“They’ve probably got limited capability to prevent China from doing this kind of thing and so they would rather not make a big deal out of it,” said Susannah Patton, director of the Southeast Asia program at the Lowy Institute, a think tank in Australia.
Playing ‘both sides’ of the balloon
Many countries in Asia and beyond also see U.S.-China tensions as standing in the way of progress on issues of global importance like climate change and public health, and have urged greater communication.
Vietnam said it hoped that Beijing and Washington would continue to resolve disagreements through dialogue, while Singaporean Foreign Minister Vivian Balakrishnan lamented the U.S. decision to postpone Secretary of State Antony Blinken’s trip to China over the balloon incident.
“The more they engage, the more they meet, the more open lines of communications, the better,” he told reporters.
China, meanwhile, is moving ahead with other diplomatic efforts.
Xi met in Beijing this week with Iranian President Ebrahim Raisi, and China’s top diplomat, Wang Yi, is on a weeklong trip to Europe that includes a stop in Russia in what could be a precursor to a Moscow trip by Xi. China, Iran and Russia often present themselves as counterbalancing Washington’s global dominance.
Many countries view the world as increasingly multipolar and are seeking to diversify their diplomatic ties, said Madiha Afzal, a foreign policy fellow at the Brookings Institution in Washington.
“They don’t see this world now as being led by China or led by the U.S. only,” she said. “It benefits them to have relationships on both sides.”
Talk of an emerging cold war between the U.S. and China has also raised suggestions of a new “nonaligned movement” of countries that hope to stay out of it.
During the decadeslong conflict between the U.S. and the Soviet Union, 120 mostly developing countries — many of them newly independent — established a loose coalition by that name that is now one of the largest international forums in the world.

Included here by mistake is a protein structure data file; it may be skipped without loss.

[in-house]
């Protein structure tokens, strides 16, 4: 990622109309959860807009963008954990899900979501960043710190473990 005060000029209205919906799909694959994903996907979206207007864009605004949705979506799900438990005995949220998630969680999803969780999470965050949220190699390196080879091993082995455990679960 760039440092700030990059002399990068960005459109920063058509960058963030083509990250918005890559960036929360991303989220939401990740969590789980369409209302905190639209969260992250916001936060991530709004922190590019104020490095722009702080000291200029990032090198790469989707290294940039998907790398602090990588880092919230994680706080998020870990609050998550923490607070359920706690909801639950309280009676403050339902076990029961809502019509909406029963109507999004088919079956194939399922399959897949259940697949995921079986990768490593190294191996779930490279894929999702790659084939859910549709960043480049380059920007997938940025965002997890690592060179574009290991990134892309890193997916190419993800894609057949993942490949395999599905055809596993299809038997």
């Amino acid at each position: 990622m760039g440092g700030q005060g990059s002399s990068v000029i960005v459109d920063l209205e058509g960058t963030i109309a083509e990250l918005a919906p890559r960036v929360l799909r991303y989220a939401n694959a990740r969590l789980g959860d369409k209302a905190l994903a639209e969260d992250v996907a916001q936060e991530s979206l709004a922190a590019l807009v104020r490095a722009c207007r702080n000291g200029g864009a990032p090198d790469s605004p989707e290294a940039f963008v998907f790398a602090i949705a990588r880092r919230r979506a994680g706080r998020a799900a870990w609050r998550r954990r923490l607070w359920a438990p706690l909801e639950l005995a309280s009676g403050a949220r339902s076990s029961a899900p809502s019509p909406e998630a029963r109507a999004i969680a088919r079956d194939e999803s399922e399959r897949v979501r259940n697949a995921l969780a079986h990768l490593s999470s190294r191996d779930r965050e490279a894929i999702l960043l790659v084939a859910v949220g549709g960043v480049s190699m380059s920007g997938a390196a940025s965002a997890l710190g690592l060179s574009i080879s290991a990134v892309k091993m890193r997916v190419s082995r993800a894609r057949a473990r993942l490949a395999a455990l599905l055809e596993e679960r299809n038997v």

Countries torn between the U.S. and China are reluctant to choose sides mainly for economic reasons, said Wu Xinbo, director of the Center for American Studies at Fudan University in Shanghai.
“They basically cannot live without the U.S., but they are also inseparable from China, because China is the largest trading partner of more than 120 countries and regions,” he said.
He cited sweeping U.S. export controls on strategically important semiconductor chips that are pushing China to develop its own technology, which Wu said could “divide the world into different parts economically.”
In that context, Afzal said, harsh U.S. criticism of other countries’ relationships with China could backfire. The U.S.-China competition for allegiance might also “grant undue leverage” to the more powerful countries that resist taking sides, she said.
Balakrishnan, the Singaporean foreign minister, argued for a new “nonaligned movement” at a conference late last year, emphasizing the importance of international cooperation for science, technology and supply chains.
“I don’t believe any self-respecting Asian country wants to be trapped, or to be a vassal, or worse, to be a theater for proxy battles,” he said. “Whether we will actually achieve this, only time will tell.”
Jennifer Jett and Larissa Gao reported from Hong Kong, and Megan Lebowitz from Washington.